Editor’s Note: Our recent regional i♥marketing user conference included six rapid-fire sessions on best practices for each stage of the customer lifecycle: Attract, Capture, Nurture, Convert, Report, and Expand. This blog post covers the key points of the Expand rapid-fire session.
You’ve identified the lead. You’ve nurtured that lead until they became an opportunity. You’ve provided case studies and customer references, and helped your sales team close the deal. Your customer acquisition efforts paid off, and they’re over.
Congratulations! You just crossed the starting line with your customer.
Your job as a marketer doesn’t end with acquiring a customer; you’re still in the nurturing business. You are, however, switching from nurturing a lead to nurturing a customer.
Retaining your good customers is the most effective and least costly way to increase your profits. Conversely, you could lose up to 50% of your customer base over a five-year period without making an effort to maintain those relationships, which are far more personal than your relationships with leads. These are the people who prove they like and trust you by giving you money on a regular basis.
Customer retention is a great way to ensure that you will be in business long-term.
Frederick Reichheld, Loyalty Expert at Bain & Company, compared customer retention vs. customer acquisition costs, in an article published in the Harvard Business Review. Two of the key findings from his research and analysis:
• It costs 6 or 7 times more to acquire a customer than it does to retain one
• If you boost your retention rates by 5%, you’ll increase your profits by 25-95%
Many of the same principles from lead nurturing also apply with customer nurturing. Except now, instead of focusing on the buyer’s journey, you’re focusing on the customer’s journey — their experience with your product, service, company, and brand, and how they feel about those things.
Expand the customer’s relationship with your company
EXPAND focuses on building relationships throughout the customer lifecycle. This includes onboarding information, training resources, education and best practices, as well as opportunities to turn current customers into loyal advocates.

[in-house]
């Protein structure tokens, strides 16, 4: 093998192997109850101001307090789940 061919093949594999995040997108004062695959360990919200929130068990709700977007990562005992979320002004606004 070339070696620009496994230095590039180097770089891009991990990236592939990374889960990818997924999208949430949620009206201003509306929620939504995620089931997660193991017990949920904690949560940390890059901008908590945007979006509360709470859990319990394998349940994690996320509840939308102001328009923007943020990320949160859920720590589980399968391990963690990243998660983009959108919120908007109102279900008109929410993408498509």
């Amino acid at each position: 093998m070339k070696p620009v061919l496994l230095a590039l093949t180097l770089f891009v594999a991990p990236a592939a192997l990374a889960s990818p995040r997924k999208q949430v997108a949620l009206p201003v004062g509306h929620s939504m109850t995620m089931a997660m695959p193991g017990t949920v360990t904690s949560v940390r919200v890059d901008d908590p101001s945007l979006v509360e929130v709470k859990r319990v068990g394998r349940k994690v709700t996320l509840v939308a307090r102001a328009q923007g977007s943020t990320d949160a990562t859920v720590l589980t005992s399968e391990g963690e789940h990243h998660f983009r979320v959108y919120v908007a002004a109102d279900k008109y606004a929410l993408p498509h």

There are three key principles to creating lasting customer relationships.
1. Survey regularly, and respond accordingly. Pay attention to what your customers are telling you, and be thoughtful about addressing their concerns
2. Use multiple channels for regular engagement. Remember that relationships involve dialogue, not a series of monologues. Engage with your customers where they are, on their terms and with their preferred method of communications, whether that’s email, over the phone, or on social media.
3. Analyze and anticipate your customers’ needs. Listen to what your customers are telling you about their challenges, then design campaigns and services to help solve their needs.
A final note
Keep your customers informed of your product and service updates, and prevent unpleasant surprises. If ever you have bad news to deliver – a price raise, a product recall, a toxic story circulating in the press – make sure they hear it from you first. Treat them with respect, and you’ll keep their appreciation…and their business.
Happy customers can turn into loyal customers and vocal advocates. All it takes is a little nurturing.